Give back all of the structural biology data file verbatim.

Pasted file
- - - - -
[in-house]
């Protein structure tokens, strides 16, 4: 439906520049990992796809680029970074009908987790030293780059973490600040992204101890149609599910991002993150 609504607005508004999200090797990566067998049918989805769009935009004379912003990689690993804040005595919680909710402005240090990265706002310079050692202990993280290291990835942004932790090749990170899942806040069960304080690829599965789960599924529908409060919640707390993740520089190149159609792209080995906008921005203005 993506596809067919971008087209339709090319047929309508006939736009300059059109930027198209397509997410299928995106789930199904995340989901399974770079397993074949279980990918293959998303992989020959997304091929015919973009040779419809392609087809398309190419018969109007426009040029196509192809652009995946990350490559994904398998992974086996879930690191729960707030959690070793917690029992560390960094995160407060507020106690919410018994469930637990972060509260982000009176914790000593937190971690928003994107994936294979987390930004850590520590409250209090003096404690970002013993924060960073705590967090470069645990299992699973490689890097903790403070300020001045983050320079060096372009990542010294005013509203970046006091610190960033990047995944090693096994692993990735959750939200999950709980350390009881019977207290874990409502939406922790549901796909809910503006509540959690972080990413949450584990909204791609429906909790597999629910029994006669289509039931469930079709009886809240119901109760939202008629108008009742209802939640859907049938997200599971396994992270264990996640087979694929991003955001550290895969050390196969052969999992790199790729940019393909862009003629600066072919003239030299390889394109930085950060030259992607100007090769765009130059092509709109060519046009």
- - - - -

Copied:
[in-house]
């Protein structure tokens, strides 16, 4: 439906520049990992796809680029970074009908987790030293780059973490600040992204101890149609599910991002993150 609504607005508004999200090797990566067998049918989805769009935009004379912003990689690993804040005595919680909710402005240090990265706002310079050692202990993280290291990835942004932790090749990170899942806040069960304080690829599965789960599924529908409060919640707390993740520089190149159609792209080995906008921005203005 993506596809067919971008087209339709090319047929309508006939736009300059059109930027198209397509997410299928995106789930199904995340989901399974770079397993074949279980990918293959998303992989020959997304091929015919973009040779419809392609087809398309190419018969109007426009040029196509192809652009995946990350490559994904398998992974086996879930690191729960707030959690070793917690029992560390960094995160407060507020106690919410018994469930637990972060509260982000009176914790000593937190971690928003994107994936294979987390930004850590520590409250209090003096404690970002013993924060960073705590967090470069645990299992699973490689890097903790403070300020001045983050320079060096372009990542010294005013509203970046006091610190960033990047995944090693096994692993990735959750939200999950709980350390009881019977207290874990409502939406922790549901796909809910503006509540959690972080990413949450584990909204791609429906909790597999629910029994006669289509039931469930079709009886809240119901109760939202008629108008009742209802939640859907049938997200599971396994992270264990996640087979694929991003955001550290895969050390196969052969999992790199790729940019393909862009003629600066072919003239030299390889394109930085950060030259992607100007090769765009130059092509709109060519046009």